What can competitions do for your blog?

Post image by European Parliament

When Geek-Speak turned two, I ran my first online competition. There were several prizes, and all people had to do was to answer a question correctly to be entered into a random draw. My main aim was to say thanks to the people who had read the blog over the last two years, but there was an unexpected side effect:

My e-mail list grew tenfold in a week.

I was stunned – I’d always believed it was hard to get people to hand over their e-mail address and here they were doing so without being specifically asked to.

The next time I ran a competition I decided to make membership of the mailing list one of the requirements for winning. After all, I figured it would be interesting to see whether there was an even bigger increase if you actually asked for people to sign up. Oddly, there wasn’t. The response was much smaller and I’m not sure whether that was because it was obvious I was after people’s e-mails this time, or because it was a smaller competition.

Still, the lesson is clear: running competitions brings short-term traffic increase and can encourage people to sign up to your mailing list if you have one. The benefits are obvious then and, assuming you can afford do it, there’s no reason for not running contests on your blog. Just be sure to have the “rules” clear in your mind so that there’s no opportunity for people to argue over the choice of winner.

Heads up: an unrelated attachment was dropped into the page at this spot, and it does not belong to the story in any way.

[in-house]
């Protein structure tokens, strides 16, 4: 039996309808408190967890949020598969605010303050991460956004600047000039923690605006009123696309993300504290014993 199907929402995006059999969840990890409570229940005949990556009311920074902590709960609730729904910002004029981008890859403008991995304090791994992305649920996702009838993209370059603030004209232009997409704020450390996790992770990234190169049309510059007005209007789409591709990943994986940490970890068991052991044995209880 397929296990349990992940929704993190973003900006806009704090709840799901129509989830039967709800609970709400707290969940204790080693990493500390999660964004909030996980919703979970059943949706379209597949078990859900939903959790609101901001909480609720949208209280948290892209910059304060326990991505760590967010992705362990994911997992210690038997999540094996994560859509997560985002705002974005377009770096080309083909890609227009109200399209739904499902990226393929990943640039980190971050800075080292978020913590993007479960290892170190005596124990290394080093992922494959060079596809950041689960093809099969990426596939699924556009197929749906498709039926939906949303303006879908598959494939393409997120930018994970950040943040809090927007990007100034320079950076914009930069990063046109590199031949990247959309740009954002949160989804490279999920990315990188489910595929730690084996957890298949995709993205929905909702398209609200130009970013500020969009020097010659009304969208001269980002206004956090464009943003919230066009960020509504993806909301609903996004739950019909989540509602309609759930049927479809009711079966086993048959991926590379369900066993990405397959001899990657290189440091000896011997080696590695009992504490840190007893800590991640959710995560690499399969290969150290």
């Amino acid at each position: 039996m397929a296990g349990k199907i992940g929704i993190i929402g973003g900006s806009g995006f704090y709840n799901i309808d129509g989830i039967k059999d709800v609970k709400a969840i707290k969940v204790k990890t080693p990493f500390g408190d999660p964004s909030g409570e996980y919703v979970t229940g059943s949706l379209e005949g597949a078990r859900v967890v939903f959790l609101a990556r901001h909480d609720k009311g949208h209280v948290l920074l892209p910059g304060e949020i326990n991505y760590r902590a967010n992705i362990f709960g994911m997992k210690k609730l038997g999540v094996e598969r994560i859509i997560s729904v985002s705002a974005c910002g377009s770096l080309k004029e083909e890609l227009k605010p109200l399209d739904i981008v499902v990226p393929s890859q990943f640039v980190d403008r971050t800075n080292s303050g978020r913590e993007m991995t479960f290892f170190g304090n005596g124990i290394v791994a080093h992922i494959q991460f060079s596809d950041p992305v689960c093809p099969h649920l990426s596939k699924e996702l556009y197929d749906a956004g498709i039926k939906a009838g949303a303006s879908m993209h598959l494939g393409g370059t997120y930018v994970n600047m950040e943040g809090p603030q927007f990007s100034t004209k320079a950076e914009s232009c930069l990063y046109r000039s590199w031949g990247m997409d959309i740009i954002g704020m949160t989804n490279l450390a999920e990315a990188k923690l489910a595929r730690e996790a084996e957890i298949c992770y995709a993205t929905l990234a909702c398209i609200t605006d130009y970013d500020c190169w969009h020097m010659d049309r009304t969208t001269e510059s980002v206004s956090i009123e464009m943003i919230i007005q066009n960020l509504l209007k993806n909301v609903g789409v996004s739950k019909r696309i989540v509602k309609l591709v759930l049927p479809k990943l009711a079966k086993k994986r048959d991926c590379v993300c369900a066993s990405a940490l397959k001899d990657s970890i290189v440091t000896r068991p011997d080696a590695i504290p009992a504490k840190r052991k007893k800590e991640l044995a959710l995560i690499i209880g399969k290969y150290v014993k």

Competition Hunting…

Here’s the part that I really want to tell you about, though: a large number of the people visiting your site, and signing up to your mailing list, are only interested in the competition. Some will decide to stay on your mailing list and see what pearls of wisdom you’re prepared to cast their way, but don’t be surprised if some unsubscribe straight after you announce the competition winner. After all, if they’re only there to win, why stick around afterwards? Don’t be surprised either if some unsubscribe over the next few weeks or months, or perhaps don’t open your e-mails at all.

There’s an upside and a downside to running competitions then, the traffic will die down again, some e-mail subscribers will leave, but competitions are still brilliant for getting some publicity, getting people to take a look at your site, and having that chance to grab people’s attention so that they sign up as subscribers and stay signed up.

I’ve had great fun running the few competitions I have, and I definitely plan to do more. I want to encourage you to think about whether you could run a blog contest. If you’re worried about prizes, don’t be: they don’t have to be massively expensive and you might just want to offer the latest bestseller from Amazon… but whatever you do, it’ll gain you experience and publicity. Neither of which is a bad thing, is it?

If you do decide to run a competition, leave a comment here and let us all know about it!

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